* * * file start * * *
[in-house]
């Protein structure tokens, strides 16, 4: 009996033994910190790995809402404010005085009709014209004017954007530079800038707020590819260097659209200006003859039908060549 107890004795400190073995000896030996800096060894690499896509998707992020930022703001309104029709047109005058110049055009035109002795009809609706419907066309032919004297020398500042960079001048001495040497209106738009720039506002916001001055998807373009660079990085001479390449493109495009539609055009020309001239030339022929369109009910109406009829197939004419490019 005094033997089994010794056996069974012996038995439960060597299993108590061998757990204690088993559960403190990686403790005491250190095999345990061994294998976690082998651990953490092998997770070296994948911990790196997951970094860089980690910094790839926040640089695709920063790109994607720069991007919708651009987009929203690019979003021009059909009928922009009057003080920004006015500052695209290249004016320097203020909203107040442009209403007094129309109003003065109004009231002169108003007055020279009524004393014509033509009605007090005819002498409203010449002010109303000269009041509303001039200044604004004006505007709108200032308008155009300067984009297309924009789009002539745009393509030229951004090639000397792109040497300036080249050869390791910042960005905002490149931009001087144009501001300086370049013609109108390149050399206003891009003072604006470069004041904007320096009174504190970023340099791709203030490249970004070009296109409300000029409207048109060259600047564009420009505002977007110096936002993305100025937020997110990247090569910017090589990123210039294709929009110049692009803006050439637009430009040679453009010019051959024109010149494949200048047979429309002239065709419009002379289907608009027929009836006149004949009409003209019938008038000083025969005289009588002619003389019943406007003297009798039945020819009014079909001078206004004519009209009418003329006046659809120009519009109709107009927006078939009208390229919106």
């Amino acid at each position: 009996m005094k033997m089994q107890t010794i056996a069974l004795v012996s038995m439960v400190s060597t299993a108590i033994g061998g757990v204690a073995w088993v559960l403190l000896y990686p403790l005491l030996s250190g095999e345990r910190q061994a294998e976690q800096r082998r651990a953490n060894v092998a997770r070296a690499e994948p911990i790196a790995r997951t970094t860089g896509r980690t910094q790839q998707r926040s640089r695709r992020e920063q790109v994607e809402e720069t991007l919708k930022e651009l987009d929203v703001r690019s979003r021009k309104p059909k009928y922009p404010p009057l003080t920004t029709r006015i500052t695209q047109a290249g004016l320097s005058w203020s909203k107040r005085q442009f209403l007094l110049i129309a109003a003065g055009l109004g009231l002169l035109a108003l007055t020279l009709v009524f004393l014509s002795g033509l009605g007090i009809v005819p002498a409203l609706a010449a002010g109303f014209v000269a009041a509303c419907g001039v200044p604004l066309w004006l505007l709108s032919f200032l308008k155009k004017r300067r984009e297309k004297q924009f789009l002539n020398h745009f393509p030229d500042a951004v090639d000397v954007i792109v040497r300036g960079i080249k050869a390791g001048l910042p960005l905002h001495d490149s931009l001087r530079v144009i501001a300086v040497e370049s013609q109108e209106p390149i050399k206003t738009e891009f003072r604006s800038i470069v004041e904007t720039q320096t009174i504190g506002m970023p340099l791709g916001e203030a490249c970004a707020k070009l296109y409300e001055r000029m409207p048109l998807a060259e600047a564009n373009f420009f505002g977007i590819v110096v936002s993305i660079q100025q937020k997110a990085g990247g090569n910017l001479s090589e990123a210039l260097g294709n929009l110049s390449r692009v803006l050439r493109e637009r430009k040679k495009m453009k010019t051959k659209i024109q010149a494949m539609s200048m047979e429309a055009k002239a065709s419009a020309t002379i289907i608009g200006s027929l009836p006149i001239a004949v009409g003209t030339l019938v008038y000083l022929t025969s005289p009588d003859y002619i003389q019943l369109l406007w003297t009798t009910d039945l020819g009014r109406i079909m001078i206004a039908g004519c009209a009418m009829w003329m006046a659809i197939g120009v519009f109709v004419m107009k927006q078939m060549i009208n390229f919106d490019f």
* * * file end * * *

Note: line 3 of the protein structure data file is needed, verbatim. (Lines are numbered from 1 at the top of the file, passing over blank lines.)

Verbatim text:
């Amino acid at each position: 009996m005094k033997m089994q107890t010794i056996a069974l004795v012996s038995m439960v400190s060597t299993a108590i033994g061998g757990v204690a073995w088993v559960l403190l000896y990686p403790l005491l030996s250190g095999e345990r910190q061994a294998e976690q800096r082998r651990a953490n060894v092998a997770r070296a690499e994948p911990i790196a790995r997951t970094t860089g896509r980690t910094q790839q998707r926040s640089r695709r992020e920063q790109v994607e809402e720069t991007l919708k930022e651009l987009d929203v703001r690019s979003r021009k309104p059909k009928y922009p404010p009057l003080t920004t029709r006015i500052t695209q047109a290249g004016l320097s005058w203020s909203k107040r005085q442009f209403l007094l110049i129309a109003a003065g055009l109004g009231l002169l035109a108003l007055t020279l009709v009524f004393l014509s002795g033509l009605g007090i009809v005819p002498a409203l609706a010449a002010g109303f014209v000269a009041a509303c419907g001039v200044p604004l066309w004006l505007l709108s032919f200032l308008k155009k004017r300067r984009e297309k004297q924009f789009l002539n020398h745009f393509p030229d500042a951004v090639d000397v954007i792109v040497r300036g960079i080249k050869a390791g001048l910042p960005l905002h001495d490149s931009l001087r530079v144009i501001a300086v040497e370049s013609q109108e209106p390149i050399k206003t738009e891009f003072r604006s800038i470069v004041e904007t720039q320096t009174i504190g506002m970023p340099l791709g916001e203030a490249c970004a707020k070009l296109y409300e001055r000029m409207p048109l998807a060259e600047a564009n373009f420009f505002g977007i590819v110096v936002s993305i660079q100025q937020k997110a990085g990247g090569n910017l001479s090589e990123a210039l260097g294709n929009l110049s390449r692009v803006l050439r493109e637009r430009k040679k495009m453009k010019t051959k659209i024109q010149a494949m539609s200048m047979e429309a055009k002239a065709s419009a020309t002379i289907i608009g200006s027929l009836p006149i001239a004949v009409g003209t030339l019938v008038y000083l022929t025969s005289p009588d003859y002619i003389q019943l369109l406007w003297t009798t009910d039945l020819g009014r109406i079909m001078i206004a039908g004519c009209a009418m009829w003329m006046a659809i197939g120009v519009f109709v004419m107009k927006q078939m060549i009208n390229f919106d490019f």